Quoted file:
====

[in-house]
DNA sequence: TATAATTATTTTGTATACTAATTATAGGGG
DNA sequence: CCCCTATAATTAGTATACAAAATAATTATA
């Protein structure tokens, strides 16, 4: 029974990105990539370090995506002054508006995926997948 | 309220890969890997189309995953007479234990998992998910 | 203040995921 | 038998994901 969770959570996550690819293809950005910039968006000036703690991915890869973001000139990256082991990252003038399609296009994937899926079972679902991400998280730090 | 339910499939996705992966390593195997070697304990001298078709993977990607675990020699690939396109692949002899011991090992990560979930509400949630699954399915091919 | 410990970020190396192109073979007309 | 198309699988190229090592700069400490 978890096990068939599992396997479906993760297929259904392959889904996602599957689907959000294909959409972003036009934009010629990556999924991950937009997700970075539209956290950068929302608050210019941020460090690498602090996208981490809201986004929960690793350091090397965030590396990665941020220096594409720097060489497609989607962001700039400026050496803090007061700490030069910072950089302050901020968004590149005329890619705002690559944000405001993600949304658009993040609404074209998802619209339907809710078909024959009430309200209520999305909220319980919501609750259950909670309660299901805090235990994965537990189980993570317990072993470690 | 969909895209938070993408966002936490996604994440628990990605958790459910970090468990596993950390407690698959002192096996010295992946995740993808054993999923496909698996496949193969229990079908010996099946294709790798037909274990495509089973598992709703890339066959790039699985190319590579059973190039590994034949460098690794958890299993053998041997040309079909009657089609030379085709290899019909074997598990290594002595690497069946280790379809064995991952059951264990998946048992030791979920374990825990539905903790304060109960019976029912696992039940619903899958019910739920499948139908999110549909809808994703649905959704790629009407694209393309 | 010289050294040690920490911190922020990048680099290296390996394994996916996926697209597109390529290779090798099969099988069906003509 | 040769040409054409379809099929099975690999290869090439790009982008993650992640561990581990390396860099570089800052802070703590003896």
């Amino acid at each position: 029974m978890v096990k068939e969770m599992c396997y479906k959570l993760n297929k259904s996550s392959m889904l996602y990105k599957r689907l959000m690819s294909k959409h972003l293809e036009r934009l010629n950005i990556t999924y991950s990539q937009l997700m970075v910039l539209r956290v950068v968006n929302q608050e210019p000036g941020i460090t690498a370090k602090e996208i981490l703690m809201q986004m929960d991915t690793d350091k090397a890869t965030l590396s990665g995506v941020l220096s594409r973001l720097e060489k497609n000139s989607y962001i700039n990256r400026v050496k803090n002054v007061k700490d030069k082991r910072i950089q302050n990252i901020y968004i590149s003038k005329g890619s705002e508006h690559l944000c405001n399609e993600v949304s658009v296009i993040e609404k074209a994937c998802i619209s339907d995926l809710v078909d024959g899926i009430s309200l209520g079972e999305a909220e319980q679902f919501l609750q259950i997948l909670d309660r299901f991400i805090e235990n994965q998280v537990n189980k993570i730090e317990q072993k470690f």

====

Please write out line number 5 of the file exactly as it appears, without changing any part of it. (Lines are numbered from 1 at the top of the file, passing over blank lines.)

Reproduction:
């Amino acid at each position: 029974m978890v096990k068939e969770m599992c396997y479906k959570l993760n297929k259904s996550s392959m889904l996602y990105k599957r689907l959000m690819s294909k959409h972003l293809e036009r934009l010629n950005i990556t999924y991950s990539q937009l997700m970075v910039l539209r956290v950068v968006n929302q608050e210019p000036g941020i460090t690498a370090k602090e996208i981490l703690m809201q986004m929960d991915t690793d350091k090397a890869t965030l590396s990665g995506v941020l220096s594409r973001l720097e060489k497609n000139s989607y962001i700039n990256r400026v050496k803090n002054v007061k700490d030069k082991r910072i950089q302050n990252i901020y968004i590149s003038k005329g890619s705002e508006h690559l944000c405001n399609e993600v949304s658009v296009i993040e609404k074209a994937c998802i619209s339907d995926l809710v078909d024959g899926i009430s309200l209520g079972e999305a909220e319980q679902f919501l609750q259950i997948l909670d309660r299901f991400i805090e235990n994965q998280v537990n189980k993570i730090e317990q072993k470690f």